Wednesday, February 26, 2014

Snap Shot Theater: I Confess

I Confess
By Stuart Warren

"Forty minutes ago I killed a peace officer, Father," a voice came through the silt screen divider. An uncomfortable cough, a shift of weight, returned the admission with a lasting silence.

"Was he sanctioned by the Commission?" Father Gara finally ventured.

"No, no he wasn't," the voice said trembling. "I followed protocol, honest! He just got in the way."

"I'm afraid I'm going to have to revoke your license and report you Singe." Father Gara said routinely. He stood up and brushed off his robes and left the confessional. Before he could walk five steps, the booth emitted a harsh blast of rays, a muffled scream, then nothing. The smell of cauterized flesh lingered in the room for a moment then disappeared.

The Commission for Nefarious Acts Incorporated was put in place to make sure these incidents didn't happen. Sure, the calamitous affairs, the insidious intent, of aged super-villains and their uncanny protagonists, went on with extreme oversight, but it was getting old. Father Gara was tired of it.

Opening his robe a slender tube released from the folds, spewing puffs of smoke. Rolling up the tube he opened his mouth and stoked the electric coals contemplatively. The Commission paid for his habit. He missed the old thing. Cybernetic bodies he opted out of. He'd rather die of high cholesterol than forgo the taste of a cheeseburger for the rest of his innumerable years.

From the corner of his eye Father Gara spotted his page, storming the sanctuary, waving an edict like a depraved idiot. He turned and snatched the paper from Deftus, who panted heavily, bent over.

"Suh.... suh... oh, God... Singe, he..."

"I know," Father Gara said curtly, "I've dealt with it. Why don't you sit down or something."

Deftus laid himself out in a pew, his eyes fixed above him at the large stained glass skybox that enclosed the temple of crime. A flaming sword cleaving the sacred Book of Order, radiated it's glory, transfiguring the sun's rays into a brilliant cascade of evil. Deftus, blinked hard and rubbed his eyes.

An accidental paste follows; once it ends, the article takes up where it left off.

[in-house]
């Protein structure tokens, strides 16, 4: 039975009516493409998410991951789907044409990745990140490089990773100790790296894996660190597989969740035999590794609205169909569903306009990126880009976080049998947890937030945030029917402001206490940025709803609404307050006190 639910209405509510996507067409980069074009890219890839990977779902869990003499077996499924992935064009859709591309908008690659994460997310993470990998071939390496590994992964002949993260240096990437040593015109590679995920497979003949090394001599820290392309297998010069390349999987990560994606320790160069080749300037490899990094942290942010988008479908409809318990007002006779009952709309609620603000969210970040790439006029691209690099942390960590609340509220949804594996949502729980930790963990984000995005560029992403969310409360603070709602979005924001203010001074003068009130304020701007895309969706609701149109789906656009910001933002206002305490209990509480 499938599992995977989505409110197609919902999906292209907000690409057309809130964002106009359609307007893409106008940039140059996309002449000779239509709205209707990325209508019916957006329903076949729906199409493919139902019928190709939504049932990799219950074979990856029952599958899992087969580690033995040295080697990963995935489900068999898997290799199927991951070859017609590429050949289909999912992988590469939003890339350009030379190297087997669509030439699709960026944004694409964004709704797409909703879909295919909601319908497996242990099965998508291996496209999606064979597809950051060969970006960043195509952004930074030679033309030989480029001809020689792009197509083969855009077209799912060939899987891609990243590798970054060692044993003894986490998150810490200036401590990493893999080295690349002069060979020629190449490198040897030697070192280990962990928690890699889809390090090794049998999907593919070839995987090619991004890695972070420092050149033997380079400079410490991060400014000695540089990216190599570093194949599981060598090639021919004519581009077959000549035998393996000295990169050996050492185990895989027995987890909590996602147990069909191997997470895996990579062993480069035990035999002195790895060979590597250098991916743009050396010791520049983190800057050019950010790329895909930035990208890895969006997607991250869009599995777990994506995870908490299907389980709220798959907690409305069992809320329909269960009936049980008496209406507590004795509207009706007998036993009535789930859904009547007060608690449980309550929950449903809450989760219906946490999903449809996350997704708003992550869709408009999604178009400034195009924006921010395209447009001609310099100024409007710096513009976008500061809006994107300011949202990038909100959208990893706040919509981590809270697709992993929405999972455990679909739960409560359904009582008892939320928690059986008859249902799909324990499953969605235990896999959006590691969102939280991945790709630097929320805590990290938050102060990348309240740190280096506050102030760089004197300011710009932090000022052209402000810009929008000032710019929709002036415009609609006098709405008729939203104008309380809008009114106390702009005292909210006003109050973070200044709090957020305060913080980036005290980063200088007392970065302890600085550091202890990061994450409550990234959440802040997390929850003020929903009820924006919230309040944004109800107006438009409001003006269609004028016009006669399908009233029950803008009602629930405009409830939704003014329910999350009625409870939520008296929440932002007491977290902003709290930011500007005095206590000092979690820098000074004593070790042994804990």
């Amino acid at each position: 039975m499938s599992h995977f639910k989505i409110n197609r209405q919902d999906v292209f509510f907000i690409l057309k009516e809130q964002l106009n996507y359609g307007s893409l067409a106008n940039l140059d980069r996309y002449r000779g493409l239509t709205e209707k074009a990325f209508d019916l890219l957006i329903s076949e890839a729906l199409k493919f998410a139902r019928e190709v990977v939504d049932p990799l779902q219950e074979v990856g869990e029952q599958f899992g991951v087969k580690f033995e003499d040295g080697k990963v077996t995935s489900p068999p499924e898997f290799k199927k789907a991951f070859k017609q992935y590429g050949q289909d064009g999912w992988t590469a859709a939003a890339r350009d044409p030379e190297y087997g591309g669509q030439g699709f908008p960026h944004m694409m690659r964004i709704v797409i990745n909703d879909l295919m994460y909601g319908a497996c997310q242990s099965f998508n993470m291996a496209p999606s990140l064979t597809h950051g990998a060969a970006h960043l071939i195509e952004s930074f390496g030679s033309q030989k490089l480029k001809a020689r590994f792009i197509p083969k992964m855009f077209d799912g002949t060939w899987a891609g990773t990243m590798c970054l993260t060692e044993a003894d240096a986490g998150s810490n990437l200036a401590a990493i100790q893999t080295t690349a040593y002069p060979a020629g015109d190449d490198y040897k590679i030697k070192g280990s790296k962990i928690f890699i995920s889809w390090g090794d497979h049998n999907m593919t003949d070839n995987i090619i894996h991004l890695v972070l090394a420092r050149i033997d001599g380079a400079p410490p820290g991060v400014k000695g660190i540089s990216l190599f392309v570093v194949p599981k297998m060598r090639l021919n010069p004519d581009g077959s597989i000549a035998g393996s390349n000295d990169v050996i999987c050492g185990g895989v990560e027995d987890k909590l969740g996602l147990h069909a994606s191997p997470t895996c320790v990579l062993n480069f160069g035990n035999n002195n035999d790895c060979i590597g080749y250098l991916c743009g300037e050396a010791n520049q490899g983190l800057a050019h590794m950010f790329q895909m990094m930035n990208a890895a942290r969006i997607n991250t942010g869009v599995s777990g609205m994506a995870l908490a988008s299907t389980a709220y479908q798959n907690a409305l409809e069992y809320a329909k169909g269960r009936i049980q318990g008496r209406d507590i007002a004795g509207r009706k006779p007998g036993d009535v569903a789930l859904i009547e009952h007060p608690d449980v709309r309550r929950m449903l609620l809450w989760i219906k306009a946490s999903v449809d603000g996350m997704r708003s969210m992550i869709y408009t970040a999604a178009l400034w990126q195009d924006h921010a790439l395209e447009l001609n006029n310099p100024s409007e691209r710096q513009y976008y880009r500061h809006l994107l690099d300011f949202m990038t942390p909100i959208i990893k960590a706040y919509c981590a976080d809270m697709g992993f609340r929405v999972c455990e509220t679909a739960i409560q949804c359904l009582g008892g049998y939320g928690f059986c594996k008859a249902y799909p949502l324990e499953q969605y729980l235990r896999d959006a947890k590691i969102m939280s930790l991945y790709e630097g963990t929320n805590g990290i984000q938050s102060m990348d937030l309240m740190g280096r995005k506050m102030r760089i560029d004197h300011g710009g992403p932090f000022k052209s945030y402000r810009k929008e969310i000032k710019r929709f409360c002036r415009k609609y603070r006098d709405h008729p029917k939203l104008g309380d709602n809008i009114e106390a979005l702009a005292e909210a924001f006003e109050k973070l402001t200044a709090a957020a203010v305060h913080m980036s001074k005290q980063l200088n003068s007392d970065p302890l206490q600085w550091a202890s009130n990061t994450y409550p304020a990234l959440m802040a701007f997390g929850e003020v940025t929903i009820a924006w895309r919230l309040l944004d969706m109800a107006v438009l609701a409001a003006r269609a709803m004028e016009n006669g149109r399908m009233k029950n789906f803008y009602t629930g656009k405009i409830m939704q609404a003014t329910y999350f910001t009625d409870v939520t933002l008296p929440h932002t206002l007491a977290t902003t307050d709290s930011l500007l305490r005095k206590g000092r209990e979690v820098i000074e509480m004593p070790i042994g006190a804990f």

"What a fucking amateur," Deftus said, winded.

"Language!" Father Gara countered harshly. "This is the Lord's house you fool. What the hell is the matter with you?" Father Gara looked up reverently, crossing himself and looked over the edict.

Six hours ago, Singe, class 2 meta-felon killed Wayne Constance, Peace Officer of the 28th Department of New Angels in an aggravated assault of Captain Guts and his Glory Brigade on the corner of Matthau and Lemon at approximately 14:37. Singe is considered a minor threat, and is ordered to be immediately suppressed by lethal sanction.
The Annual Commission Family Barbecue will be held next week...
Father Gara folded the letter and put it into his robes nonchalantly.

"I hope the potato salad is better this year," he grumbled.

Deftus turned his head towards Father Gara and sighed.

"Do you think it's wrong for the organization to kill offenders?" he said innocently.

Father Gara reeled.

"What the... Where did that come from? What's the matter with you? What are you, stupid? No..." he replied disdainfully. "Put on some real clothes, will you. Mass starts in an hour."

Deftus nodded quickly, got up, and ran to the back changing room. Father Gara enjoyed his page, but the lad was dense. He took him under his wing at the bequest of the boy's father, the Crimson Kingpin. Their family was well involved in The Commission, but the boy lacked the smarts. He wouldn't be choosy though. Any talent, let alone the good kind, was difficult to come by.

Father Gara slid back his sleeves and looked at his watch. It was nearly 15:30. Mass would start at 16:00, the early kind. He approached the altar reverently and knelt delicately. He prayed for the waging of evil and stood up once more. He missed the game, the heists, the assassinations, but the cloth he took up had changed all of that. Singe wasn't the first he had put down. It felt cheap to him. Long ago, a man had to pull a trigger, or wield a knife, but times were changing. Regulation was responsible for most of it, and that was the way things were. Ascending the altar he approached his throne and took a seat. Looking out over the empty pews, he felt the emptiness in his own heart resonate.

But that was his decision. He had made it. And he was fine with it.
   

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